As previously reported, Hackitt has consistently refused to engage in the issues surrounding the way in which England’s apartment buildings are controlled and managed, much to LKP’s frustration as they cut across fire and building safety.
In the one meeting that LKP attended with Hackitt, in November 2017, the oil refinery professional dismissed overtures by chair Martin Boyd that tenure was critical to understanding and resolving the post-Grenfell crisis in a proportionate and cost-effective manner.
Dame Judith Hackitt’s uninterest in leasehold tenure is like ‘wanting to build cars with no idea how they are driven’, says LKP – Leasehold Knowledge Partnership
No engagement with leaseholders throughout the Hackitt review, Communities Select Committee is told By Harry Scoffin Dame Judith Hackitt, the government’s de facto building safety tsar, was criticised by LKP on Monday at the Communities Select Committee for not bothering to understand the governance of blocks of flats.
She replied that she was not interested in the complexities of different tenure types and was only interested in building safety, which has perhaps indirectly led to flat leaseholders, not building owners, facing remediation bills as high as £200,000 per household.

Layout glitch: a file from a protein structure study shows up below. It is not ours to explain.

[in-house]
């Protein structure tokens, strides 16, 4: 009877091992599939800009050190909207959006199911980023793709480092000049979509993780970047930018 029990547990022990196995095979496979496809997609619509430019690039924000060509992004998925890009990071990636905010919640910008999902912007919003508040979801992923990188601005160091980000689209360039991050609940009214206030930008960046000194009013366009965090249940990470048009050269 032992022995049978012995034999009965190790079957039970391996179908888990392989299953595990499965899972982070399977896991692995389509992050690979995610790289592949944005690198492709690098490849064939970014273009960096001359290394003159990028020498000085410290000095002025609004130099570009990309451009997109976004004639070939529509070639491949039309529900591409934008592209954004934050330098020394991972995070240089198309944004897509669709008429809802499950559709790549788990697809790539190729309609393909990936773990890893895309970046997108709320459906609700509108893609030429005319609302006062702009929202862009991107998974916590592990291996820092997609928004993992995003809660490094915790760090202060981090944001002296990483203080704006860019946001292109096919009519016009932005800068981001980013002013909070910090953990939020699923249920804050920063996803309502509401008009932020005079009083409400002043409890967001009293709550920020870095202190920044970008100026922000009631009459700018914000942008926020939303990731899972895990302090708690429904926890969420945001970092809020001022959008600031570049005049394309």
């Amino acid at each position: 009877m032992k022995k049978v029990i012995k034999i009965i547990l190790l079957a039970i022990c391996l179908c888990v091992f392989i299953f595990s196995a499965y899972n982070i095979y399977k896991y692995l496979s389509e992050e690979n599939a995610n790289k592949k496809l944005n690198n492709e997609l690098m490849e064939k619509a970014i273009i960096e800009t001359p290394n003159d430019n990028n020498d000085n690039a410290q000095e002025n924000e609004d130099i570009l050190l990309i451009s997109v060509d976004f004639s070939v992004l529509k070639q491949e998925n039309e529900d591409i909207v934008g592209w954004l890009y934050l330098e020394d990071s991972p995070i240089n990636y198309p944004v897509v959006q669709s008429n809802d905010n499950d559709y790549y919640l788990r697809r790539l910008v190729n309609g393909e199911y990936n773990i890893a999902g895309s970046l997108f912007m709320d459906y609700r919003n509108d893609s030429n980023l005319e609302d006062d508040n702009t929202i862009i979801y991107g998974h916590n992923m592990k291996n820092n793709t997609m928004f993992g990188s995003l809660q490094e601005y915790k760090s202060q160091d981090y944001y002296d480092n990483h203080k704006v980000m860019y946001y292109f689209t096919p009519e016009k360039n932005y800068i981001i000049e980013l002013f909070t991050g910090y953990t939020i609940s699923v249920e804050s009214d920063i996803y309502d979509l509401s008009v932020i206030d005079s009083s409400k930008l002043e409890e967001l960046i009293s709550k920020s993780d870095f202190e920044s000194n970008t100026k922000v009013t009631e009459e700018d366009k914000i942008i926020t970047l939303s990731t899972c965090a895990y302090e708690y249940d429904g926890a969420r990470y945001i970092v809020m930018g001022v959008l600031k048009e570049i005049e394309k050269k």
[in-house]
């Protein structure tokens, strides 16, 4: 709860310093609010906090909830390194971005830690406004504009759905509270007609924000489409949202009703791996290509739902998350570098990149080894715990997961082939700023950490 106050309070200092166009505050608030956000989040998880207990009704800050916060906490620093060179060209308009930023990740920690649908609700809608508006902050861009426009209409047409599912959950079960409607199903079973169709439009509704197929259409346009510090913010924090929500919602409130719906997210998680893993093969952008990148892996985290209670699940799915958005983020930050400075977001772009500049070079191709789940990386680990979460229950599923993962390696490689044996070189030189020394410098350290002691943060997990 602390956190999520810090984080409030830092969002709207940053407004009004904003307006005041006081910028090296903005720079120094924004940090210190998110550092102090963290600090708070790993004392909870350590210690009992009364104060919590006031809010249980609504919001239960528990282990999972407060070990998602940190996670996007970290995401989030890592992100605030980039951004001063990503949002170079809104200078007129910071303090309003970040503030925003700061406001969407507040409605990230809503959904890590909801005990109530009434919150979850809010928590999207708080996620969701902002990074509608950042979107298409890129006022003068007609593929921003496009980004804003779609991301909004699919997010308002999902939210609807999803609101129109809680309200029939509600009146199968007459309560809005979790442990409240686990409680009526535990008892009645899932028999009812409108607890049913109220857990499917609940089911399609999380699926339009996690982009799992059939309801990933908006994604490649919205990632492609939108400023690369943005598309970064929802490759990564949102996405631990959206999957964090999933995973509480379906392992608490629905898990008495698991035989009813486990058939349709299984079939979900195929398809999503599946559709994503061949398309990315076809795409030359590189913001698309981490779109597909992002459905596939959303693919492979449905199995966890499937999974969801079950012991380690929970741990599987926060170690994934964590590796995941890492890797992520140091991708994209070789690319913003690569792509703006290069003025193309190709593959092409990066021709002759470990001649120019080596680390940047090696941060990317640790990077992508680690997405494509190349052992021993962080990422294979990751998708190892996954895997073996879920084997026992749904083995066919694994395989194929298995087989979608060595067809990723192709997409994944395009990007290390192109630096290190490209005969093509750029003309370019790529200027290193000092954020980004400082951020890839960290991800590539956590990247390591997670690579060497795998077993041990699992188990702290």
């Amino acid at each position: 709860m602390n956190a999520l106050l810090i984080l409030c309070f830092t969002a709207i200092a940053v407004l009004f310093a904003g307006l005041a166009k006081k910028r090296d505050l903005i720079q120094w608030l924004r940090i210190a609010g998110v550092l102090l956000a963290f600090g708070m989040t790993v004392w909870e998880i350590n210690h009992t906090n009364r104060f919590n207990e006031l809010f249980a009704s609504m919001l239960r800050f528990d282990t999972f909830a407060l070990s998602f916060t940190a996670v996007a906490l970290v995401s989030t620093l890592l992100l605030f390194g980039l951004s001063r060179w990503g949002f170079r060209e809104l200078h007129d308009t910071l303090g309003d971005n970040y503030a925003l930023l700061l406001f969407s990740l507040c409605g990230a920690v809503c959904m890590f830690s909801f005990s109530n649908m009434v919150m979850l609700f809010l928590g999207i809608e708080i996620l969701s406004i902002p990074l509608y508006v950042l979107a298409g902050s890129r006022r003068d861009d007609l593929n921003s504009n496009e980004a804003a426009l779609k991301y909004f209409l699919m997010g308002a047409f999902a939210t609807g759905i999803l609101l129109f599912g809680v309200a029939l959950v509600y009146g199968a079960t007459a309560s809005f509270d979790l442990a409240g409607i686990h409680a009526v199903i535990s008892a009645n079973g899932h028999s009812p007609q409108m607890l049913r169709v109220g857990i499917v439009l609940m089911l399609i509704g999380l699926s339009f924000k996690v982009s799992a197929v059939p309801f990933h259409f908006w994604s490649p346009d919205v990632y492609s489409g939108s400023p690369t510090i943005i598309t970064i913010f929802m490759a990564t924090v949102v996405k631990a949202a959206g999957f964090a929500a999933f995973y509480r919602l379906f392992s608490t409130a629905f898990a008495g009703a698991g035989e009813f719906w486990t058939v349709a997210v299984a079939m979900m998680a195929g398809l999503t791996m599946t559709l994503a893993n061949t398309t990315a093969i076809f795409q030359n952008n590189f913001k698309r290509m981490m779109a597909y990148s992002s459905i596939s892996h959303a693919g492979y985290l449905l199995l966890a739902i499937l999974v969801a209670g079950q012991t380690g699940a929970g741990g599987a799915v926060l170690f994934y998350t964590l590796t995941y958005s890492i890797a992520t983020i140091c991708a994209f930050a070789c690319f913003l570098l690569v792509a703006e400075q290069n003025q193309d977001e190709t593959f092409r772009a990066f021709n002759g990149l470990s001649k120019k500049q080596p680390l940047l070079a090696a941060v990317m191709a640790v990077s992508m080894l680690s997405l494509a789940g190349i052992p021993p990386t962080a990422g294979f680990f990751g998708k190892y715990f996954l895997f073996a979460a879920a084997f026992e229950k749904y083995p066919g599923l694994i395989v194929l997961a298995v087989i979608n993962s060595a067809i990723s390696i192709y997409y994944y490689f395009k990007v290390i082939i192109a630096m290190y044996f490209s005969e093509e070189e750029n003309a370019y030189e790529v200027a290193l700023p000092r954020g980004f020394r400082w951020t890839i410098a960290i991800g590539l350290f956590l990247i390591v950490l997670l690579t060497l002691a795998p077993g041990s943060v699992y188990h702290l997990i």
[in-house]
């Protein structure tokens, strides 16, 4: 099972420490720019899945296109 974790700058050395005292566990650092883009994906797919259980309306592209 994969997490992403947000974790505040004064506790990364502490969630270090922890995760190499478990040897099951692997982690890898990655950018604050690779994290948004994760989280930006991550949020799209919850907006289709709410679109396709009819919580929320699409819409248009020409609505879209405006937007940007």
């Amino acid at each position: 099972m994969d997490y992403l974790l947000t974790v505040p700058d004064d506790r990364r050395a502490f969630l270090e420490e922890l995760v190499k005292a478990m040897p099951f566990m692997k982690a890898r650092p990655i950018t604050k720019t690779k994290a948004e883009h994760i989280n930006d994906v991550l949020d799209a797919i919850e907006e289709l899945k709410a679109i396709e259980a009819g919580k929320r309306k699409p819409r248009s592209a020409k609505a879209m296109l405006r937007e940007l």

Reviewer of building regulations admits post-Grenfell safety regime open to abuse by rogue freeholders – Leasehold Knowledge Partnership
By Harry Scoffin The former health and safety commissioner tasked to investigate building standards following the Grenfell Tower fire has criticised government for allowing it “to take so long” to agree her blueprint for maintaining the integrity of high-rise residential blocks. In comments to the Communities Select Committee on Monday, Dame Judith Hackitt also raised …
LKP went on to be snubbed at a subsequent Hackitt roundtable session in 2018.
Mr Boyd and the former firefighter Jim Fitzpatrick, then MP for Poplar and Limehouse and Labour co-chair of the leasehold APPG, were informed at the last minute by organisers that they had “over-allocated” on tickets. Their invitations were then withdrawn.